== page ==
Sheila has been sent a daily meditation course by a friend, Friederike, in Austria. They involve silent, still, deep concentration while listening to... well I dunno what exactly. Reassurance, I suppose. The effect is to render her sepulchral, and it’s caused me passing distress once or twice til I notice the earphones, but the messages are benign and some, like today’s, welcome: to be non-judgemental. To be fair, she’s pretty good on that front anyway, but I find I’m reassured - so two bangs of Reassurance for the household meditation Buck. 


I think a lifetime of self employment (ie the normal calendar week, significance of weekends, national holidays all rather blurred) coupled with a few years of ‘retirement’ (I have in fairness to use the term lightly, there are those who’d say I led a charmed life and never really worked, so the contrast is imperceptible) coupled with our rather remote rural existence has rendered me particularly suited to self-isolation. I am, of course concerned for family and friends who are ‘out there’, and perhaps at greater risk than us - but what I’m talking about is contentment within the isolation. 


It’s all very Mr Bennett: “I am quite at my leisure”, though of course I’d very much like to go fishing. I am, to my surprise, not stir crazy. Yet. 

This awaits: and it’ll still be there on the other side. But:  


The Sunday addresses from both Sturgeon up in Scotland and London carried the plainest warning yet that while we focus on three weeks or three months isolation, maybe we should be reconciling ourselves to six months. There’s no info on just what we all do (or don’t do) for this time, or what will remain of our worlds afterwards (assuming we’re lucky enough to survive) - because no one really knows. Or if they do, they’re not telling us yet...



John Underwood, Norfolk UK



Many book binding processes are quiet and contemplative. Sewing requires a clean, ordered table, without cluttering objects to snag the long linen threads. Sometimes, to speed the process , I might sew two sections of a book at one time. This is done by starting on a lower section, adding another on top after a couple of stitches, and dipping down into the lower section for the last stitch round the cord or tape and the kettle stitch. This requires concentration. I learned early on that alcohol and bookbinding do not sit happily alongside each other. Other processes require some strength and pressure, skiving for example. Finishing work , applying gilding to a book cover ,is on another plane of existence as far as I am concerned. Working with gold leaf is akin to trying to have a meaningful relationship with Kingfishers. The unfeasible gleam and glitter, the utter unpredictability. The knowledge that you are dealing with something outside of your ken, or ability to control. Suddenly, you are in a world where the rules are different. A door opening will cause your sheet of 24 carat gold to wisp away and collapse into itself irretrievably. A cat jumping onto your bench at a delicate moment will have me yelling and demanding “who let the (add your own preferred expletive) cat in?” There were always Binders and Finishers. Binders handed over their bound volumes to Finishers- and never the twain should meet.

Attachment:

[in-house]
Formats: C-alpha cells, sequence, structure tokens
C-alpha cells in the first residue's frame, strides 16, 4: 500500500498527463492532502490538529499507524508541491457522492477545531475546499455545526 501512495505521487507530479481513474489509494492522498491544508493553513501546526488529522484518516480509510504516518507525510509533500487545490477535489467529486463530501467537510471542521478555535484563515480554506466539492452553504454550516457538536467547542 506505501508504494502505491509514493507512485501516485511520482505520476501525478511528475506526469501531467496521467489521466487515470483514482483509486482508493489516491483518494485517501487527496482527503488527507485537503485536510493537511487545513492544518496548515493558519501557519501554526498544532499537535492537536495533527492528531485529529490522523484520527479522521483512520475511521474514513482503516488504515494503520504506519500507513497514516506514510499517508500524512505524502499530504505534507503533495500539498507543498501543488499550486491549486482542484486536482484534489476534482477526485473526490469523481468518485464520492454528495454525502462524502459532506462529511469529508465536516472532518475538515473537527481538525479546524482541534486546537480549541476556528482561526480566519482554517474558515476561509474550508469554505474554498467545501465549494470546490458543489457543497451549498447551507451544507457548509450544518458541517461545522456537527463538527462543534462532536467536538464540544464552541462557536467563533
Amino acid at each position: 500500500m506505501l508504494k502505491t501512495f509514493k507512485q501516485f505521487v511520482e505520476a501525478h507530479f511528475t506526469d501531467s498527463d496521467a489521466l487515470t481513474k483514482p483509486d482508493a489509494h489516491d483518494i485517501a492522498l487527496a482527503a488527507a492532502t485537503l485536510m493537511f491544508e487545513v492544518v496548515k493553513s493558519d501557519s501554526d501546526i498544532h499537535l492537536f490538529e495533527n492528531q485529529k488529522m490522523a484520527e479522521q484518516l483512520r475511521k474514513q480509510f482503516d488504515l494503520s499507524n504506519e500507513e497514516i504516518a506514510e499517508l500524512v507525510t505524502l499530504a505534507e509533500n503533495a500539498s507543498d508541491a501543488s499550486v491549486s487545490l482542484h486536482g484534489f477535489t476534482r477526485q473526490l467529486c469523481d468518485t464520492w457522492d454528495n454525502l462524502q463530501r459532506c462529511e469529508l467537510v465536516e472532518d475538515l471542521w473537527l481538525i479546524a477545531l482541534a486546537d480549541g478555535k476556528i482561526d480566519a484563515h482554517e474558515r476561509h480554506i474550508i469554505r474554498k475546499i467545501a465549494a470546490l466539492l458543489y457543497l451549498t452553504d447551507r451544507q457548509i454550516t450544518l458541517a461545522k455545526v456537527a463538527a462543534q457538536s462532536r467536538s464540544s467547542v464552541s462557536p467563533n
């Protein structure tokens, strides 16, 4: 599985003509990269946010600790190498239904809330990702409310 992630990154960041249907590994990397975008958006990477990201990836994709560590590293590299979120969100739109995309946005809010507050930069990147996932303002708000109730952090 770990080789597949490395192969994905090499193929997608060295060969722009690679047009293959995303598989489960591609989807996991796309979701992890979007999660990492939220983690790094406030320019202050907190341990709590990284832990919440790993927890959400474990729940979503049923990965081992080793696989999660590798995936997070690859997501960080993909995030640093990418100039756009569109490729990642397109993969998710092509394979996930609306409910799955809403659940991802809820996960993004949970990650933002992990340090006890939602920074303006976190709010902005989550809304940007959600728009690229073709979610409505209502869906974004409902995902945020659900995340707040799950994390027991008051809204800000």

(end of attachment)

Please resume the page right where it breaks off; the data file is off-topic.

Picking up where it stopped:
I struggle with gold work, and always will. Forced isolation provides opportunities though. I will have to make a label for the Bible that I am struggling with binding, and time is not what it was at the moment. If I spend a day or so making several attempts at a label that I can live with, then so be it. Just keep the door closed, and the cat away. In the meantime, and while I still have breath, I will practice holding it in.


The all new (apart from the label) but aged

(using contemporary cloth from another broken binding) manuscript journal that I have been writing about.



A full panelled calf binding done a little while ago.


Mary's Projects Mostly

Mary Hildyard, Bristol


There is a weaver I follow on Instagram who posts photographs of designs and patterns she observes when walking in towns and cities - the arrangement of tiles on a roof; maybe some decorative railings; even the cracks in the paint on a door. When she posts photographs of her woven scarves you can see those patterns reflected in her weaving.  


I think of these patterns and designs as we walk for our allowed exercise through the streets of Clifton. On Saturday we found a square of Georgian houses where each had a unique wrought iron archway to its front garden. On a nearby gothic Victorian monstrosity there was a line of twisted brick chimneys. Later, I admired the surprisingly satisfying curve of the drive to an imposing building. I hope to keep these images in my head for later weaving projects.


Without Art

Dawn Cliff, Yorkshire


I have been MIA (missing in action) for a couple of days. Saturday awake all night worrying night before then slept through the deadline !!! Saturday teatime Dad discharged from hospital only to be readmitted at 3 am this morning with breathing difficulties and temperature - and yes he does have severe underlying health problem as well as being 84 years old so it’s all a bit scary. No idea where Sunday went! 


As I look out the window the weather seems to reflect my mood today one minute sunny and hopeful and the next dull and full of foreboding. Today I am currently working my way through copious amounts of tea whilst keeping family informed of developments, avoiding the media because quite frankly it is making me worse and trying to stay busy to take my mind of things. Yesterday I spent some time with Georgia O’Keefe, Desmond Morris, and Matisse the three art documentaries that calm me the most. Today I think I might have to call out the big guns, now where are you John Berger? Aaaagh .... there you are !